A virus that encrypts files adding email@example.com as a file extension to them and then asks a ransom payoff for the decryption of the files upon contacting the e-mail has been reported to be out in the wild. The virus has been dubbed by malware researchers as the NoMoneyNoHoney ransomware and also be what appears to be a part of the notorious XTBL ransomware variants. The malware is very specific in it’s methods of encryption, attacking only critical files that are often used. Anyone who was infected by the NoMoneyNoHoney ransomware should read this article to learn how to remove NoMoneyNoHoney after which decrypt the files for free.
Infection Methods of NoMoneyNoHoney Ransomware
This interesting variant of this malware has the ability to infect user PCs via either a malicious URL or an e-mail attachment that has a malicious character. Not only this, but the malware also has the ability to spread in social media, on suspicious websites and posing as a fake key generator or other fake software.
After you have opened the malicious files belonging to NoMoneyNoHoney ransomware, the infection may proceed, depending on the infection malware. This type of malware is heavily obfuscated intermediary malicious file that has the ability to be executed in an obfuscated manner. Once the file has been executed, it begins to immediately either extract the malicious payload of NoMoneyNoHoney or download the payload from a distribution website.
After the payload has been downloaded, it may be located in one of the below-mentioned websites:
Then, NoMoneyNoHoney deletes the shadow copies of the infected computer and it may perform that without the user noticing by executing the vssadmin command in “/quiet” mode, for example:
In addition to this, the ransomware also has support for widely used file types which if it detects, encrypts immediately. The exact number of file types it may encrypt is huge, but most likely the following often used files are encrypted:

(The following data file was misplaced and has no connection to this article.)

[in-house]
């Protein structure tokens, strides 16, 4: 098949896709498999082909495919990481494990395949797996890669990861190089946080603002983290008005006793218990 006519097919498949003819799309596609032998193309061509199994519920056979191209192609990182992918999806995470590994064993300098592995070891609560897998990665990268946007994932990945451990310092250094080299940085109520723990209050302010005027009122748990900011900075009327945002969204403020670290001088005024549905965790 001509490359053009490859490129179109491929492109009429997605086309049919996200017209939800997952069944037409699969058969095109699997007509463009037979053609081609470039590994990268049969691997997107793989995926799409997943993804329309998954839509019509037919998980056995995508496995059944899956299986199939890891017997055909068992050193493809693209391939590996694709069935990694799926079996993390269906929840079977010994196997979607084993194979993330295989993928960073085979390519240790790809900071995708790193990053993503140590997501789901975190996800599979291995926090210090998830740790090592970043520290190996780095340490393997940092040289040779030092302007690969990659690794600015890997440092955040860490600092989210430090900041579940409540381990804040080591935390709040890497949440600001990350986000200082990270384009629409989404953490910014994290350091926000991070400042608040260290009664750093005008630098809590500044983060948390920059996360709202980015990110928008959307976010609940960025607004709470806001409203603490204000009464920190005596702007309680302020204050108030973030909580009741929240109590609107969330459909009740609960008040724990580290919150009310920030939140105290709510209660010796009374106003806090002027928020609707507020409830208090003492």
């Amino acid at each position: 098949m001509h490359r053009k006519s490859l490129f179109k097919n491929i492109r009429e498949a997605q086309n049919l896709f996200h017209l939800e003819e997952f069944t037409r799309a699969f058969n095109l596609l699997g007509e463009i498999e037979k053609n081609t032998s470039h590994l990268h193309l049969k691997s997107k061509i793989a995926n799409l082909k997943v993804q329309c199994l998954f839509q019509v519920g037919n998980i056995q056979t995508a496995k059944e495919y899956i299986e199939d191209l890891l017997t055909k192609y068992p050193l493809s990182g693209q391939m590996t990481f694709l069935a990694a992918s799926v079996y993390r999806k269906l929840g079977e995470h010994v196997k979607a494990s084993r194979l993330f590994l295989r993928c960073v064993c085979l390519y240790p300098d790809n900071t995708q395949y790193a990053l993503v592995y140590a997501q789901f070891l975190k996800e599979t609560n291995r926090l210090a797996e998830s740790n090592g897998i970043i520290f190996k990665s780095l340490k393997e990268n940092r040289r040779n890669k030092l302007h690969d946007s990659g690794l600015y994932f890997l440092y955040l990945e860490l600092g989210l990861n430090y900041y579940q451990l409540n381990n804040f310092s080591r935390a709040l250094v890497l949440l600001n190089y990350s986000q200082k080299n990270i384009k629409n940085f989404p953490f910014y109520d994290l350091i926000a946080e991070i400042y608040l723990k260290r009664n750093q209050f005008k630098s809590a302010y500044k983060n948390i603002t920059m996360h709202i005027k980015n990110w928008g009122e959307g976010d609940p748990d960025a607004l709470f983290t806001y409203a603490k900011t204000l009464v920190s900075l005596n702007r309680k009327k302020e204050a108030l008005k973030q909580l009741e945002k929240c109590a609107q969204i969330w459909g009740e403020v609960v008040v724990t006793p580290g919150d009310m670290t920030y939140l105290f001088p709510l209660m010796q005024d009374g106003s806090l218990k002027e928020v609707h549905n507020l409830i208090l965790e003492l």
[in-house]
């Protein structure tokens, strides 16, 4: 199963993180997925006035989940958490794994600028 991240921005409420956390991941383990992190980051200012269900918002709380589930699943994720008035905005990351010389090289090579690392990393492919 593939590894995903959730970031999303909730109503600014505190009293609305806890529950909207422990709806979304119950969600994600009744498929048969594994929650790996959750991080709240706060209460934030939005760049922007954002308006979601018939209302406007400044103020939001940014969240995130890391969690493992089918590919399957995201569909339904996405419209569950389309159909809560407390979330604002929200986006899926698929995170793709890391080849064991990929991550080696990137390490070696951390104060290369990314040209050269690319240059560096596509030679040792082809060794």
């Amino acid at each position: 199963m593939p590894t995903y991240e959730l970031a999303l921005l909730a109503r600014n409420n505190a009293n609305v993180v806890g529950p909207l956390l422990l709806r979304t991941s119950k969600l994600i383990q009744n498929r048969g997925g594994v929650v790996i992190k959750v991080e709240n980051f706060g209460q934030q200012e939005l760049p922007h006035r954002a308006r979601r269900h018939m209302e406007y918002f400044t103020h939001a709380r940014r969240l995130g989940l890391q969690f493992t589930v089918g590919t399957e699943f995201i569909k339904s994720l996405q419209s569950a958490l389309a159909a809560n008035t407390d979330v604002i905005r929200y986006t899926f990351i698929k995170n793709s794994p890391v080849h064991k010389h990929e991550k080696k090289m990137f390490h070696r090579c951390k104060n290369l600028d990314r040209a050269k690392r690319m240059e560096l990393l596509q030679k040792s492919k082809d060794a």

- Microsoft Word Files.
- Microsoft Excel spreadsheets.
- Power Point presentations.
After the files are encrypted the malware appends it’s distinctive file extension including the e-mail address to hint that the users must contact it for file decryption. Here is the format by which the encrypted files may appear:
After the files that have been enciphered by nomoneynohoney ransomware the virus may perform other activities like leave a ransom notifications asking to contact the e-mail on the files or even change the wallpaper. Either way, you will know, you have been infected.
What to Do If I Am Infected by NoMoneyNoHoney Ransomware
In case you have seen your files encrypted with the extension displayed above, malware researchers recommend to seek your own solution and not pay the ransom. Fortunately, for this specific threat, there is a decryption tool available for free. This is why it is advisable to first remove the NoMoneyNoHoney ransomware from your computer. It is strongly advisable to remove this virus via an advanced anti-malware program for maximum effectiveness.
After having removed the malware, we advise you to download a free decryptor and follow the instructions on how to install the decryptor and decrypt your files for free.